OUR VIEW: Johnson deserves legislative criticism for office raisesIt appears that Jarrod Johnson is loose with the public’s money, and that’s frustrating to members of the state Legislature. It’s also frustrating to us.
By: Editorial board, The Daily Republic
It appears that Jarrod Johnson is loose with the public’s money, and that’s frustrating to members of the state Legislature.
It’s also frustrating to us, after reading the account of how Johnson doled out raises to members of his staff after vowing to legislative leaders that he wouldn’t.
Johnson was criticized Friday by the Legislature’s Joint Committee on Appropriations, which oversees the budget for the Office of School and Public Lands. Johnson is the elected commissioner of that office.
According to a report in the Saturday edition of The Daily Republic, Johnson has now twice violated the Legislature’s no-raise policy, which has been in effect throughout state government for three years. The policy is in place to help counteract unprecedented deficits within the state budget.
After Johnson gave raises last year, Sen. Larry Tidemann, R-Brookings, said Johnson promised to not do it again this year. Johnson didn’t dispute Tidemann’s account.
We can understand the frustration felt by members of the committee after Johnson gave 3 percent raises to three employees and a 20 percent raise to a fourth. His office employs six overall.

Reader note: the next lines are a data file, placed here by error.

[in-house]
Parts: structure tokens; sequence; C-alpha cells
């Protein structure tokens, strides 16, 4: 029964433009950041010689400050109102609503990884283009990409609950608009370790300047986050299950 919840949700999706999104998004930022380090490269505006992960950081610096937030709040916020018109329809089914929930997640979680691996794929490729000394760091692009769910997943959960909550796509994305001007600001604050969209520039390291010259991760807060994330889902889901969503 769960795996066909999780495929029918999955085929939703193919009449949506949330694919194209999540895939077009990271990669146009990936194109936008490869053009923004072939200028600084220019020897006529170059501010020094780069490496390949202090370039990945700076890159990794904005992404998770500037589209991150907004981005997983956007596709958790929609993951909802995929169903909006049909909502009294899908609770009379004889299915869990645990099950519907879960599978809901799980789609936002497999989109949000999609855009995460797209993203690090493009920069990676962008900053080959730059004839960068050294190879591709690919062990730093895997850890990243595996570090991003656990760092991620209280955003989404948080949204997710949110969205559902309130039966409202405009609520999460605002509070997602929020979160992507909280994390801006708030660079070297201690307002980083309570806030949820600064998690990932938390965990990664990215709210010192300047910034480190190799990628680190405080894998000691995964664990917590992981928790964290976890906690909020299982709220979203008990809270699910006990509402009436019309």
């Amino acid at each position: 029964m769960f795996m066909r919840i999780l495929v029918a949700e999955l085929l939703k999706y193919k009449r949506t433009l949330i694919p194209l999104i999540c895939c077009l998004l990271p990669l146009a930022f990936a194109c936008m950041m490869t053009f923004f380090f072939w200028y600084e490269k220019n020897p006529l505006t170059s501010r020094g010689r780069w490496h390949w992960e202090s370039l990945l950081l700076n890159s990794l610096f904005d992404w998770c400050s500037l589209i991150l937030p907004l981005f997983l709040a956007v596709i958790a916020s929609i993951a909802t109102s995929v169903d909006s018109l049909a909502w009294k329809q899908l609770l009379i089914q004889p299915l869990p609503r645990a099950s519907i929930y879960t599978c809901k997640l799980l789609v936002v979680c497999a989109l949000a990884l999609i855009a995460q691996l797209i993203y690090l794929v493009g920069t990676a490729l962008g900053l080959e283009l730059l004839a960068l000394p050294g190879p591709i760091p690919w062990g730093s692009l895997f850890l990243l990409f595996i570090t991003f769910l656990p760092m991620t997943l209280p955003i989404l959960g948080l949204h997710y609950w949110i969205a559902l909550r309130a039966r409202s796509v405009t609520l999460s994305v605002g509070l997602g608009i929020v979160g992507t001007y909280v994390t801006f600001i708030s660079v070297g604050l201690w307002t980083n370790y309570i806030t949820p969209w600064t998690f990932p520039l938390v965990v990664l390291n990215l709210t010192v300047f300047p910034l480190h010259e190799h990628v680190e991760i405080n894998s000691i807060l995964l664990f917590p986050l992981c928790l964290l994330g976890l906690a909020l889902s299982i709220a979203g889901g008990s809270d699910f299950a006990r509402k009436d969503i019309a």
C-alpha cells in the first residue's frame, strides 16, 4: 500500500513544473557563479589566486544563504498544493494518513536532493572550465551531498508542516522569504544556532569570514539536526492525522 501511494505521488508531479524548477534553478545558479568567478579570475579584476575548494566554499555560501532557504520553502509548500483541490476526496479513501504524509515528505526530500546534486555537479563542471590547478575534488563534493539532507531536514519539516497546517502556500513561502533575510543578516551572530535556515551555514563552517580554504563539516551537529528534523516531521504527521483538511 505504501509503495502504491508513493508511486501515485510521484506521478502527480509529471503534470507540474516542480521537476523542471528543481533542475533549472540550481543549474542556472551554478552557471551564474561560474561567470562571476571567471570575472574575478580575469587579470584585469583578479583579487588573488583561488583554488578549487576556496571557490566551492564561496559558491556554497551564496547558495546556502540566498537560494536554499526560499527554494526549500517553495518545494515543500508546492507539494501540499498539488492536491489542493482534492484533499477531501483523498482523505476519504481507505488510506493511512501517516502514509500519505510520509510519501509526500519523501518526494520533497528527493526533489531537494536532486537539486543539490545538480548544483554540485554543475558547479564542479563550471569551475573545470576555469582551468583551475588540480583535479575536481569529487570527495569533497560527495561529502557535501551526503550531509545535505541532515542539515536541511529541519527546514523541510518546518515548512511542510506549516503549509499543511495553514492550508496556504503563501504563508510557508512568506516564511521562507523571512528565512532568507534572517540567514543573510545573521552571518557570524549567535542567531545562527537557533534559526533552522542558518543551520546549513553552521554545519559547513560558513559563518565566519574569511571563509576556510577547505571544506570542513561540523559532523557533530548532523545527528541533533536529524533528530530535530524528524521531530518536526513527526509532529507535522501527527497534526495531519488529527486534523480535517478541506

Johnson defended the raises by telling the lawmakers that his office still achieved the 10 percent cut in his office’s general-fund spending. The members of the committee, however, were not sympathetic.
“I am more than offended,” said Tidemann.
Sen. Deb Peters, R-Hartford, said she was “appalled.”
Johnson is paid $78,363 annually to oversee the little-known Office of School and Public Lands, but he apparently has a lot to learn about business. Handing out raises to employees in times of economic difficulty is a touchy practice, and especially after being told not to by those who oversee the budget.
We wish everyone could have a raise every year, but South Dakota’s fiscal reality makes that impossible. Raises are tough to come by in the private sector, and they should be equally difficult to achieve in the economic environment that today dominates state government. Elected leaders are there to lead and make wise decisions with taxpayer money. Those who do not do that must re-evaluate why they ran for office in the first place.
Some state government employees have taken pay cuts. Gov. Dennis Daugaard cut his own pay by some $15,000 annually at the same time he was making hard decisions about the salaries of other state workers. Now that’s leadership.
Johnson shouldn’t have granted those raises — not only because he should be smart enough to be frugal with taxpayers’ money in tough economic times but also because it’s unfair to employees of other government departments whose leaders are abiding by the Legislature’s no-raise rule.
But mostly, Johnson shouldn’t have granted those raises because he told lawmakers last year that he wouldn’t give raises. He should have kept that promise.